Budget 2020 India: Oil Minister Dharmendra Pradhan said the Budet lays emphasis on creating next generation financial markets, boosting income and investment and several infrastructural reforms for accelerated economic growth.
Union Budget 2020 India: Finance Minister Nirmala Sitharaman on Saturday laid down plans for expansion of national natural gas pipeline network to 27,000 km from the present 16,200 km and pricing reforms as the government looks at boosting use of environment-friendly fuel.
The government has set a target of raising the share of natural gas in primary energy basket to 15 per cent by 2030 from current 6.2 per cent. Connecting gas sources to consumption hubs is a key to achieving this.
Presently, most of the gas pipelines are concentrated in the western and northern part of the country with a few lines in the east and south.
In her speech while presenting the Budget for 2020-21, Sitharaman said more gas pricing reforms are in the offing.
“To deepen gas markets in India, further reforms will be undertaken to facilitate transparent price discovery and ease of transactions,” she said.
Presently, the price of natural gas produced domestically is fixed by a formula that averages out rates in gas surplus nations such as Russia and the US.
Watch Video: What is Union Budget of India?
“Further, it is proposed to expand the national gas grid from the present 16,200 km to 27,000 km,” she said without giving a timeline.
Oil Minister Dharmendra Pradhan said the Budet lays emphasis on creating next generation financial markets, boosting income and investment and several infrastructural reforms for accelerated economic growth.
Commenting on the Budget, Nitin Prasad, Chairman, Shell Companies in India said, “The policy reforms announced in the Union Budget by the Finance Minister sustain the Prime Minister’s vision for India’s journey towards a climate resilient and clean energy society under pinned on electro-mobility, a gas based economy and renewable power delivered through accelerating innovation from start-ups.”
Raju Kumar, Tax Partner, Oil & Gas practice, EY India said the budget announcement of planned increase in natural gas pipeline network and plan to facilitate transparency in price discovery is likely to strengthen the natural gas market in India. “This will also support further expansion of city gas distribution.”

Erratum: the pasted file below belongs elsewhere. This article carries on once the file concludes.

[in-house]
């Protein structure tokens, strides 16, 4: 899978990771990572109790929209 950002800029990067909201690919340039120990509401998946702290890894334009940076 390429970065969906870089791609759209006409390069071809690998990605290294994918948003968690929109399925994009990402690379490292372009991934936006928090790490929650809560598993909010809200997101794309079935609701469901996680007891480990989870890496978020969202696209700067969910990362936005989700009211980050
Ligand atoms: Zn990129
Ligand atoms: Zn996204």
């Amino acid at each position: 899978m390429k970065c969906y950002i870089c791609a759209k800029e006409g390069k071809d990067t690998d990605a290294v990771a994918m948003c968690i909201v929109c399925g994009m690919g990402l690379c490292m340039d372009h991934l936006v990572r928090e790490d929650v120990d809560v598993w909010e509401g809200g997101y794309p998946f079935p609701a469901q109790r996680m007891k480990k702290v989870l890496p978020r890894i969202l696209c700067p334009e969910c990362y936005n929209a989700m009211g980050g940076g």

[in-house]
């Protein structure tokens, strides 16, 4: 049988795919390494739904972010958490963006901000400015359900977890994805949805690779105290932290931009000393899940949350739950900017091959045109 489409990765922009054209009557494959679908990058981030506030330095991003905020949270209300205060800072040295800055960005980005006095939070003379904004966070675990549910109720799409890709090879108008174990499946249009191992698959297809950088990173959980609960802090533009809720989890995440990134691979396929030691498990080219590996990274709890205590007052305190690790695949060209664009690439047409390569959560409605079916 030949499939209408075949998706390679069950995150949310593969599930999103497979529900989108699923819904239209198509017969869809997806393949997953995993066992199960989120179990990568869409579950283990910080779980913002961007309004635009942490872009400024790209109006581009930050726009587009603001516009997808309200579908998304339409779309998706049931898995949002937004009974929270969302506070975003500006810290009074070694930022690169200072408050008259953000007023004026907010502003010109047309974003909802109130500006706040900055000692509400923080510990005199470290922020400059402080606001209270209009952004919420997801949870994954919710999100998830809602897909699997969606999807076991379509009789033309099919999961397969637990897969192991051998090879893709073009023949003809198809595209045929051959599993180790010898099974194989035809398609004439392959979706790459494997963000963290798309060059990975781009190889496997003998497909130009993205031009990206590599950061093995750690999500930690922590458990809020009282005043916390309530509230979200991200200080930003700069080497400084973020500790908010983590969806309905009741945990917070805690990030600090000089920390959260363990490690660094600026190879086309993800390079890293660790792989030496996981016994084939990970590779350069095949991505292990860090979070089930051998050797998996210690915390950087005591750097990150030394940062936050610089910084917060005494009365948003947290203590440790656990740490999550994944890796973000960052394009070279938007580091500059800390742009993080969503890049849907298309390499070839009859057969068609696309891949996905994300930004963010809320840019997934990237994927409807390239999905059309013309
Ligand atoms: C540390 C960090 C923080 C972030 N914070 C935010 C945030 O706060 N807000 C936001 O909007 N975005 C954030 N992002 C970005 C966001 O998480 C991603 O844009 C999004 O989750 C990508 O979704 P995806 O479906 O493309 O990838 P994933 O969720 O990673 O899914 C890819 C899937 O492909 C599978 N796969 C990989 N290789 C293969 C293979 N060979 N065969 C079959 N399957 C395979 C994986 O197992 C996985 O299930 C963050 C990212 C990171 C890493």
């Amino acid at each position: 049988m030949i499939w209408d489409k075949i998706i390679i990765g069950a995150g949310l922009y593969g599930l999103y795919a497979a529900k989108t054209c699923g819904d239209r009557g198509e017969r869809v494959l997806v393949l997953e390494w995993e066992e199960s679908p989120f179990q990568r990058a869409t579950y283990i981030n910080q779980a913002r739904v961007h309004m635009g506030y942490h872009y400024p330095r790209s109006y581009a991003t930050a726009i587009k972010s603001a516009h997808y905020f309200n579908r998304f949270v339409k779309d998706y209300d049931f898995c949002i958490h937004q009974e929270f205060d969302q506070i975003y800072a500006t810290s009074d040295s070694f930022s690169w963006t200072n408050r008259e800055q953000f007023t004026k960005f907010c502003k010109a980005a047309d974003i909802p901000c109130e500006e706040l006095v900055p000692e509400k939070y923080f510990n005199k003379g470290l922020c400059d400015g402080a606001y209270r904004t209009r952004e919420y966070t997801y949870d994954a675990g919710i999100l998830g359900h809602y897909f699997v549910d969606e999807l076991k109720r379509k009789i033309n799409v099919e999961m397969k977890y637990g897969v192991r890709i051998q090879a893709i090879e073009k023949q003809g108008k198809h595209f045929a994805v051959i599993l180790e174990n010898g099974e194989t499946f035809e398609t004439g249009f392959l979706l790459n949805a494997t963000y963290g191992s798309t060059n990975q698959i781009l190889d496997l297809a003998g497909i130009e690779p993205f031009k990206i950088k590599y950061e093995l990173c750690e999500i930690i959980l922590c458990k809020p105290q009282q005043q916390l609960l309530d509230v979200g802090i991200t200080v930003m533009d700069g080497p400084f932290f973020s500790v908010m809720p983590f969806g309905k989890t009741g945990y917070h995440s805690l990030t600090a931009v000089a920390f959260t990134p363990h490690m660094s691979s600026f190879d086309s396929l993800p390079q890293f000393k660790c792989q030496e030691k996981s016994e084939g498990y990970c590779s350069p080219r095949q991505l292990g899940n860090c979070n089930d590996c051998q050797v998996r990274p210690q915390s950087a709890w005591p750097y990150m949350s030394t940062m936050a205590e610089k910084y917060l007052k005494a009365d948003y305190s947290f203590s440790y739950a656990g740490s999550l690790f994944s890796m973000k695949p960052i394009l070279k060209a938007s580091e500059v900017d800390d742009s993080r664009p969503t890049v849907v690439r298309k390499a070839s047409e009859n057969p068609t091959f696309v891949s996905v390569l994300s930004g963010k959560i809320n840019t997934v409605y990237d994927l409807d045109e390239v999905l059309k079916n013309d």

“We are happy that the government has taken a categorical note of the pressing air quality issues in India,” said Suyash Gupta, Director General, Indian Auto LPG Coalition (IAC).
“While the intent is positive and clear, yet it is important to note that the goal can be met only with more and more vehicles adopting to cleaner fuels such as Auto LPG. The absence of any immediate declaration of incentives for state governments who have been working towards the goal or intend to do so in near future can delay the adoption of cleaner fuels as state level governments may just prefer a ‘wait and watch’ approach,” Gupta said.
Pankaj Kalra, CFO & Head-Strategy, Essar Exploration & Production, said expansion of gas grid will definitely be a huge opportunity for players in the unconventional hydrocarbon sectors whose assets are mostly classified as stranded because of lack of evacuation infrastructure.
“As conventional hydrocarbon resources are dwindling and new resource accretions are few and far between, unconventional hydrocarbons, like CBM (as an established source) and Shale Gas (in the long run) will assume greater significance,” he said
“The gas grid expansion, coupled with the liberal policies introduced over the last few years, will revive investor confidence in the upstream sector,” Kalra added.
K. Ravichandran of ICRA said the Budget proposals for oil and gas industry are positive, which include sufficient allocation of subsidy for the downstream sector, policy support for gas economy and abolition of dividend distribution tax.
Subsidy provided for cooking fuels for 2020-21 is Rs 38,781 crore, which will leave the downstream oil industry with a backlog of around Rs 11,600 crore by the end of fiscal 2020-21, significantly lower compared to the backlog of Rs 33,000 crore at the beginning of fiscal 2019-20.
This is on account of lower subsidy required due to fall in oil prices and substantial reduction in kerosene allocation. Actual subsidy required for FY 2019-20 and FY 2020-21 is expected to be Rs 23,600 crore and Rs 27,500 crore, respectively.
“Abolition of dividend distribution tax (DDT) is a positive as the PSU oil and gas companies pay large dividend and any savings in this regard will be beneficial for them, unless they hike the dividend rate further,” he said.